In The News
Product Feedback
Golf Tips
Tips by Barry G.
Tech Tips
Customer Loyalty
Foundry Program
Pro-Fit System
Shipping Prices
Drop Shipping
Order Tracking
Contact Us

For Lefties
For Ladies
For Juniors
Long Drivers
Specialty Shafts

Subscribe to newsletter

Winners, Losers and Draws in the Ryder Cup
by Doug Ferguson

SUTTON COLDFIELD, England (AP) ? The first shot struck in the Ryder Cup was Paul Azinger's drive into the right rough. The final stroke was a putt by Tiger Woods that turned away from the hole. The intensity never let up over three days.

The surprising stars: Philip Price, who dealt the United States a blow by toppling Phil Mickelson; and Paul McGinley, whose 8-foot par putt clinched the Ryder Cup for Europe.

"Out of the shadows come heroes," European captain Sam Torrance said.

And out of the Ryder Cup come some observations:

Colin Montgomerie:@ What back injury?

Monty fooled everyone by waiting until the last minute to declare himself fit enough to play in his sixth Ryder Cup. He turned in his best performance, going 4-0-1 and never trailing in any of the 82 holes he played.

He was the "man of the match" for Europe, and the crowds roared just to see him walk to the tee.

"My wife said it's important that the American team realize how popular I am here in Britain," Montgomerie said with a laugh.

At the Belfry, he was the next best thing to the Beatles.

David Toms:@ Toms hasn't won this year, but count his Ryder Cup play as the next best thing to a major. He was the only Ryder Cup rookie to go all five matches (3-1-1), and he carried the load in two of his matches with Mickelson.

Had the United States received the help it expected from the bottom of the lineup, Toms' victory over Sergio Garcia would have been the key to winning.

Sam Torrance:@ He took a huge risk by putting his best seven players at the top of the lineup. Ben Crenshaw did the same thing at Brookline, but Crenshaw had no choice since the Americans trailed 10-6. Europe's captain also rested Bernhard Langer, and gave all his players a game before Sunday.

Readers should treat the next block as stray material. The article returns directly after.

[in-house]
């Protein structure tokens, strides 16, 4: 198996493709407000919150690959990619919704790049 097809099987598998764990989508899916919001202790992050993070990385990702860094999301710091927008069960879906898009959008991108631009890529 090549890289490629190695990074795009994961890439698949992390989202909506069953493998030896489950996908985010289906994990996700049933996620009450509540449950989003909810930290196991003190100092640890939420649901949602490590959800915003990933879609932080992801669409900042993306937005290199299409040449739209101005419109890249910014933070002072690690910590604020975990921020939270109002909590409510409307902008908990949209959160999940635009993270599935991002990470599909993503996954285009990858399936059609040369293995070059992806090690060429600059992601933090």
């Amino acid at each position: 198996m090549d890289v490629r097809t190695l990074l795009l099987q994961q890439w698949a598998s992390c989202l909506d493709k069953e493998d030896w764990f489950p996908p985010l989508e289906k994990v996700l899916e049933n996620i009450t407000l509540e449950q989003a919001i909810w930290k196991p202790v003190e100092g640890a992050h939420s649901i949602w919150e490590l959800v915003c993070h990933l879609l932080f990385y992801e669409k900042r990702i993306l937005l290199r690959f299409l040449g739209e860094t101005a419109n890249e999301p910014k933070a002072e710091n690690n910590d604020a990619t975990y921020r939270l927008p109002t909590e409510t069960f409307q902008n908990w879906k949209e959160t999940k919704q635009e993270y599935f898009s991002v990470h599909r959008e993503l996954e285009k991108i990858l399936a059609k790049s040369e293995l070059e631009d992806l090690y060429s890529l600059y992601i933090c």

Paul Azinger:@ The 18th hole at The Belfry cannot be played without thinking of Azinger, who has hit three of the most memorable shots in Ryder Cup history.

His 3-wood over two sections of water in 1989 allowed him to halve the hole and beat Seve Ballesteros. His approach to 6 feet in 1993 for birdie gave him a halve with Nick Faldo. This year's bunker shot was the best of all.

He needed to hole the 40-foot shot or the Ryder Cup was over. That's just what he did, giving him a remarkable birdie and keeping the U.S. hopes alive a little longer.


David Duval:@ His final two matches won't make up for his worst year on tour, but they reminded people why he was No. 1 in the world at one time.

He was the only American who dared to drive the par-4 10th hole. His 4-iron into 6 feet on the 18th clinched his best-ball match. And after matching birdies by Darren Clarke three times on the back nine Sunday, he earned a halve with a 10-foot par putt on the 18th. Not many others at The Belfry could have made that last one.

Tiger Woods:@ His record for the week was 2-2-1. Woods gets high marks for his play, which was solid for most of the week and proved what he had been saying all along about team matches - the outcome is sometimes out of his control.

The downside? His "million reasons" comment the previous week, which were made in jest but shouldn't have been made at all. He also showed more individualism when he talked about realizing the Ryder Cup had been won by Europe as he played the 17th hole.

"At least I hit one of the best 3-irons I've ever hit," he said. "That was kind of cool."

Sergio Garcia:@ The 22-year-old Spaniard helped give Europe momentum early in the week and gave Lee Westwood confidence he desperately needed.

Still, Garcia didn't show much under pressure when he missed from 4 feet and 6 feet on the last two holes in best-ball play Saturday, and by missing two short birdie tries and hitting into the water on the 18th in his singles loss to Toms.


Curtis Strange:@ Putting his best two players at the end of the lineup backfired, especially when Woods' match proved meaningless. The strategy could have easily worked had Phil Mickelson come through against Price. Someone has to take the blame when the Americans don't win the Ryder Cup, and the convenient target is the captain.

PGA of Europe and European PGA Tour:@ The Ryder Cup came off without a hitch, but the shameless commercialism is tough to stomach. At the end of every match, two employees brought out large sandwich boards with every corporate sponsor, to serve as the background for television interviews.

Presidents Cup:@ The tension, pressure and enormous energy throughout the week brought the Ryder Cup to life - and exposed the Presidents Cup as a real exhibition.

Is anyone looking forward to South Africa?

All news
Guarantee | Security | Privacy Policy | Customer Service | About Us

Michigan Website Development and Internet Marketing by Web Ascender

Partners | Golf Club Clones | Custom Golf Clubs